The Wenner-Gren Foundation seeks proposals for its new Seminar program. Growing out of our longstanding Symposium program, Wenner-Gren Seminars are small three-day workshops that bring together scholars at different stages of their career for conversations addressing one or more of the Foundation’s strategic goals: advancing anthropological knowledge, increasing the impact of anthropology, addressing the precarity of anthropologists, and promoting an inclusive vision of the field. Held in conjunction with major international conferences, they provide advanced graduate students, recent doctorates, and established anthropologists with an opportunity to expand their networks and gain an in-depth understanding of each other’s work, while collaborating on issues of shared concern. Proposals must focus on a theme, a problem, or a research area likely to foster productive engagement across generational lines. The Foundation will act as host for these meetings, help design the format and plan for recruiting participants, and cover all costs.
Please send a letter of intent with a brief description of your proposed theme to firstname.lastname@example.org. The due date for letters of intent is October 1, 2019. We will request full proposals for a selection of these in early 2020. If you have questions, please contact email@example.com.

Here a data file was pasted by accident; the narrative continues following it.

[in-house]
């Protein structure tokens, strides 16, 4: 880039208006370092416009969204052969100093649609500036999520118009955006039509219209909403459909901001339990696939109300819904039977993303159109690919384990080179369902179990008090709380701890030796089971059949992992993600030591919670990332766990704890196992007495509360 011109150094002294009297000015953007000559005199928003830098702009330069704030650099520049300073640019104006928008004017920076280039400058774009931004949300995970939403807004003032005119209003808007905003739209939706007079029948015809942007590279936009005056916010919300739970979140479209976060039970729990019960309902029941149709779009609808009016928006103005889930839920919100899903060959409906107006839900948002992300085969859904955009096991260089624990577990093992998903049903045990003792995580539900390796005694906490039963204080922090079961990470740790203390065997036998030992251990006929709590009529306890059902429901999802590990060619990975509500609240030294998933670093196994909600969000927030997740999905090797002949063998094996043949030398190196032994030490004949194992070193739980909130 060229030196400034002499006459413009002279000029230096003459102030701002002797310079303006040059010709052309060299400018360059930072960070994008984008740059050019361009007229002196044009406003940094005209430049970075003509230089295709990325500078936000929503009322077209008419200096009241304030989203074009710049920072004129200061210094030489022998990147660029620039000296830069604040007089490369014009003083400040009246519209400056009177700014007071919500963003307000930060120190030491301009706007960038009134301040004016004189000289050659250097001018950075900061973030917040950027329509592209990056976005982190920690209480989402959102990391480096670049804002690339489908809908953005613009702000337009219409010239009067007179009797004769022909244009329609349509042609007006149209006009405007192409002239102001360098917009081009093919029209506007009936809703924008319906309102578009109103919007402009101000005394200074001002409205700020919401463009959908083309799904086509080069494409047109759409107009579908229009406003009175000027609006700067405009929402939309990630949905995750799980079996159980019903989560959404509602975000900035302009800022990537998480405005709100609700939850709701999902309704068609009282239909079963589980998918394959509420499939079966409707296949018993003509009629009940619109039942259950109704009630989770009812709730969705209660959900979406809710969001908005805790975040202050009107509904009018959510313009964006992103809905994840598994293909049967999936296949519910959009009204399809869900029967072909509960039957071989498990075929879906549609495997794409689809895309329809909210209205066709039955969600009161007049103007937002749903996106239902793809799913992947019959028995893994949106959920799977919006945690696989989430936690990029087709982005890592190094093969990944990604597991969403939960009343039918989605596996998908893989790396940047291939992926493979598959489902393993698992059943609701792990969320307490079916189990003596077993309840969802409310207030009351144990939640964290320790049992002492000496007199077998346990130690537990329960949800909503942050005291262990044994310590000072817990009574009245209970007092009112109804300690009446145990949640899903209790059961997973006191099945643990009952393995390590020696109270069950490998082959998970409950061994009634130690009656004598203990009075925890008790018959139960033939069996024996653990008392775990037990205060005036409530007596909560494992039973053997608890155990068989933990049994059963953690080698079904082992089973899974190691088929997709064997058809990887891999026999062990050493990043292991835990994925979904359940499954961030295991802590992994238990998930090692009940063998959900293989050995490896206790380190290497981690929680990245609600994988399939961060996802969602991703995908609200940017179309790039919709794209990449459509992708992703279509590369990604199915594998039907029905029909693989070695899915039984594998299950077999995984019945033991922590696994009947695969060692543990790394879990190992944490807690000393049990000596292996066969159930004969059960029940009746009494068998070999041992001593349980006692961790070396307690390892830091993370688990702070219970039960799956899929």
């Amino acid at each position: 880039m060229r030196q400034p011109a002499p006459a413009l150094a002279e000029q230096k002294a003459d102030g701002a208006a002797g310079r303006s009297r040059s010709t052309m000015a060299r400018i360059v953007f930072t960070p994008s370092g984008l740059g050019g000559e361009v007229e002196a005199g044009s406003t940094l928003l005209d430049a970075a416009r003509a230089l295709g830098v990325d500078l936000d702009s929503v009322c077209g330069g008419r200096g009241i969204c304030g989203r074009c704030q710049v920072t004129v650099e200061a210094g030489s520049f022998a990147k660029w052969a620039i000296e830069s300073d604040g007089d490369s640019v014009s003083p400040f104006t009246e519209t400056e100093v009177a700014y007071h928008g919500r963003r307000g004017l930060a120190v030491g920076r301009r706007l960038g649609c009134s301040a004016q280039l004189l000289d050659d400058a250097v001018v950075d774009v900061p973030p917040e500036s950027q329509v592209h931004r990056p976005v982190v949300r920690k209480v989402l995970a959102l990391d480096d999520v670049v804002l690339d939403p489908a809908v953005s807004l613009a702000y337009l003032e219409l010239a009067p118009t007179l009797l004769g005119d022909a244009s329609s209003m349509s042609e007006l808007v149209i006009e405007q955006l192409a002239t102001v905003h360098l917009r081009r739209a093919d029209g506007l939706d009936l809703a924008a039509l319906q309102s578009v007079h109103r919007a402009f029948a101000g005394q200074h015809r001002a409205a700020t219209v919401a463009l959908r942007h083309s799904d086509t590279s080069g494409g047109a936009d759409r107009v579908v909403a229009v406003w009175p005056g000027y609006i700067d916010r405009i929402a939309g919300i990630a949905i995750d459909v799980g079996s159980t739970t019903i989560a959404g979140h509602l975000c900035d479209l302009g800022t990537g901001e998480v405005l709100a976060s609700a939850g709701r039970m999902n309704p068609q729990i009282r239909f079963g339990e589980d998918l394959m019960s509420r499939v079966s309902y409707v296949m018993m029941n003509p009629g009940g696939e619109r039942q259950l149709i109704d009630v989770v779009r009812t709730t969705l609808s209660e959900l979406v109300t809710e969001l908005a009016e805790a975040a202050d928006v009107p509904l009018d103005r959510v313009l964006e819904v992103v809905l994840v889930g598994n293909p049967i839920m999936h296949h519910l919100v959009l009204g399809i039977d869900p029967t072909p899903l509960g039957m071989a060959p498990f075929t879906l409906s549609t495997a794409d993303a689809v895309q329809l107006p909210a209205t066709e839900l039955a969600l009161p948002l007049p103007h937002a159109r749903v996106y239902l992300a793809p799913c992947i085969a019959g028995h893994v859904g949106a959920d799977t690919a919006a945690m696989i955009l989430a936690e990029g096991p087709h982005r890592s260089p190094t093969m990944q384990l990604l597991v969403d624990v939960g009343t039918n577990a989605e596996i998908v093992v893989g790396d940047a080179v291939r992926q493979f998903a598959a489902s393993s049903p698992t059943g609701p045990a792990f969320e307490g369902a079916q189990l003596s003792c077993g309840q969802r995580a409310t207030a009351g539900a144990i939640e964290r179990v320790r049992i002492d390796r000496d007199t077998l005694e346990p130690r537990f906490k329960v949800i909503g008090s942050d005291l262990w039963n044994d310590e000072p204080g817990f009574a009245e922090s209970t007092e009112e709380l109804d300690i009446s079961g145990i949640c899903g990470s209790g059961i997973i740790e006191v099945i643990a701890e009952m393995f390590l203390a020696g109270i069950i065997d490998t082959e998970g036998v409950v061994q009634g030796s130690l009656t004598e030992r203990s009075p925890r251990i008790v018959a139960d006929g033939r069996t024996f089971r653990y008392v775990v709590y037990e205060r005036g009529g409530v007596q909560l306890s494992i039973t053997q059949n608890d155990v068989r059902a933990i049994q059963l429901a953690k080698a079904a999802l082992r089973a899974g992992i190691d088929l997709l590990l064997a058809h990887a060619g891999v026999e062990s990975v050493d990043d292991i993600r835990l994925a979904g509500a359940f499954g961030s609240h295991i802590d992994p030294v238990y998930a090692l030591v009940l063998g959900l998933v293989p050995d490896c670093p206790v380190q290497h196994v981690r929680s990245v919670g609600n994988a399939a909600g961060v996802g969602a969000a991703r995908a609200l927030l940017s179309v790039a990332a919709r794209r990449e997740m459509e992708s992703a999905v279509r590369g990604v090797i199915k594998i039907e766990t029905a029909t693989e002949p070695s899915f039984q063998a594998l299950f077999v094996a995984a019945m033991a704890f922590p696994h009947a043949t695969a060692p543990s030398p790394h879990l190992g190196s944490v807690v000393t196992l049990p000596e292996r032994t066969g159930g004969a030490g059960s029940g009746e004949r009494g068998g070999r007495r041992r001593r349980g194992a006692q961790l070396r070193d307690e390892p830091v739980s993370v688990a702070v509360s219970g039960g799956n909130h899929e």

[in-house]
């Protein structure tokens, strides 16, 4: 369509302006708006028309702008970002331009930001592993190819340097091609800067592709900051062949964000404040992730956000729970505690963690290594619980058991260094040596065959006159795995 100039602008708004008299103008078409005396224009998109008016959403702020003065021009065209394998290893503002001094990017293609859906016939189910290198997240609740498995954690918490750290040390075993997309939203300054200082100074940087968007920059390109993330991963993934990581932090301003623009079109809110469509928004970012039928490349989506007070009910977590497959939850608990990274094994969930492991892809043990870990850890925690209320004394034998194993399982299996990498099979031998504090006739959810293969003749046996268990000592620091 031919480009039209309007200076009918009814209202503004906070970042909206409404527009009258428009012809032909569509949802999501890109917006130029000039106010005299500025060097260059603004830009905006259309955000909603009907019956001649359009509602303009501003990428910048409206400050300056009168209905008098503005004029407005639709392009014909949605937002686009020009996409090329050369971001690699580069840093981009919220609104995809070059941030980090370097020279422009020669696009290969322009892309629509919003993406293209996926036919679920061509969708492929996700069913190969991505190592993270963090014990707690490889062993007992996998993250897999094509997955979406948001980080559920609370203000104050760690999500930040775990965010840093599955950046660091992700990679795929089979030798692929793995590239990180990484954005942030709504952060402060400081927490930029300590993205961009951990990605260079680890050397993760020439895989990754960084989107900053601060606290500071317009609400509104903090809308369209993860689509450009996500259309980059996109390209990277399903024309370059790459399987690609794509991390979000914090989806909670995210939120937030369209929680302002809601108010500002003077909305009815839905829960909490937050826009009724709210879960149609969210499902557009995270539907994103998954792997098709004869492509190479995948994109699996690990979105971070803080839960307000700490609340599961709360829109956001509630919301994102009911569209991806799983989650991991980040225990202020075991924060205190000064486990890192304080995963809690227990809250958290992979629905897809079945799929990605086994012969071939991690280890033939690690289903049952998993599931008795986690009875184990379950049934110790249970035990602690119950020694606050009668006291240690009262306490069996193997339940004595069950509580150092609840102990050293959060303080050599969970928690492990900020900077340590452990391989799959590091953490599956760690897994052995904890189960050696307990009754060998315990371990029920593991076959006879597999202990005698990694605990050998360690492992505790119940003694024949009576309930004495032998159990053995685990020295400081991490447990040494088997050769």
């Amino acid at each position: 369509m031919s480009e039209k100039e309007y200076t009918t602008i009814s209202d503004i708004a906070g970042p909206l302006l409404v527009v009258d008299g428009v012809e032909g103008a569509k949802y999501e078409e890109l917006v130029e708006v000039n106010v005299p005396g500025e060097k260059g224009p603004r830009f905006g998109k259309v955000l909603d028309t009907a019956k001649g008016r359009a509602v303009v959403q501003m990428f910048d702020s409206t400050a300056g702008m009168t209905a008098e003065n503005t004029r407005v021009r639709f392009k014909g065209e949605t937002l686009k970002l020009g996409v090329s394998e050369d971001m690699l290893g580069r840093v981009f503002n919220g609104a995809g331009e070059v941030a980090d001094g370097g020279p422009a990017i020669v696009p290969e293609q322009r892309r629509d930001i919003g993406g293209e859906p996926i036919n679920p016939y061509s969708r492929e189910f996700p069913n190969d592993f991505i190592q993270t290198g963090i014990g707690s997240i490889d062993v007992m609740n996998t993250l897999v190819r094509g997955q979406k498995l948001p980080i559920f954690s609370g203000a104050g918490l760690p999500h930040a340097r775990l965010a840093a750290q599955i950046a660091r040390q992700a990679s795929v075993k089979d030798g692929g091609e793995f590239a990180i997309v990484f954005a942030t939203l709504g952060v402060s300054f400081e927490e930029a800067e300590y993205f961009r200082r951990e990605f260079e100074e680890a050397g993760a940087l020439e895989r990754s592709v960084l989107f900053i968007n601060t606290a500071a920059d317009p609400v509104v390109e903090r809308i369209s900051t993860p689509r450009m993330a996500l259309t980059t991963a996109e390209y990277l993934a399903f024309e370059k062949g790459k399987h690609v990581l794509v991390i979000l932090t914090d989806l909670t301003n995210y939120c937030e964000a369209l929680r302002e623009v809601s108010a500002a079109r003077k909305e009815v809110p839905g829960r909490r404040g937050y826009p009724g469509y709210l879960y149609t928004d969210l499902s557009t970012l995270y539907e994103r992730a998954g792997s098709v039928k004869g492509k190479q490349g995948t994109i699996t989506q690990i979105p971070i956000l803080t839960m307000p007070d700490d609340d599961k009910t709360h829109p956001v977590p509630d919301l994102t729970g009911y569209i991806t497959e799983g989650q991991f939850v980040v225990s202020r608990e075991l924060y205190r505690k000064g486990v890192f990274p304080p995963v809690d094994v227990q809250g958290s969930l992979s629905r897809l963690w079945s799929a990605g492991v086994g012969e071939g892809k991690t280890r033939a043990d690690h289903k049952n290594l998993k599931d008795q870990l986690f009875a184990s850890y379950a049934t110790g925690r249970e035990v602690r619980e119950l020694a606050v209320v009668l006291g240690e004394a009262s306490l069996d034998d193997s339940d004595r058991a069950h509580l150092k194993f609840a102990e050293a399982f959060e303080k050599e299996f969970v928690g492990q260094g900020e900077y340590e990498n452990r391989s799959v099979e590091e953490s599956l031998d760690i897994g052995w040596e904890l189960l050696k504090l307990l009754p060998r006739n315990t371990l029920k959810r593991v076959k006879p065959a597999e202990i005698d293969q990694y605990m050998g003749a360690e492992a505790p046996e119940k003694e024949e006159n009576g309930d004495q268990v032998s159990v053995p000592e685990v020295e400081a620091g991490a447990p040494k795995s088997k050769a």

Selection Criteria for Letters of Intent
- How well does the proposed seminar address one or more of the Foundation’s strategic goals?
- To what degree will the proposed seminar change the conversation within anthropology?
- How effective will this theme be in sparking an intergenerational engagement? How will an intergenerational engagement move forward thinking on this theme?
- To what degree will the proposed seminar bring together scholars who otherwise might not be in conversation?
Additional Selection Criteria for Full Proposals
- Have the proposers come up with an effective and appropriate plan for selecting participants and structuring the meeting?
- What impact will this seminar make on the discipline? Have the proposers come up with an effective and appropriate plan for ensuring that the seminar has an afterlife?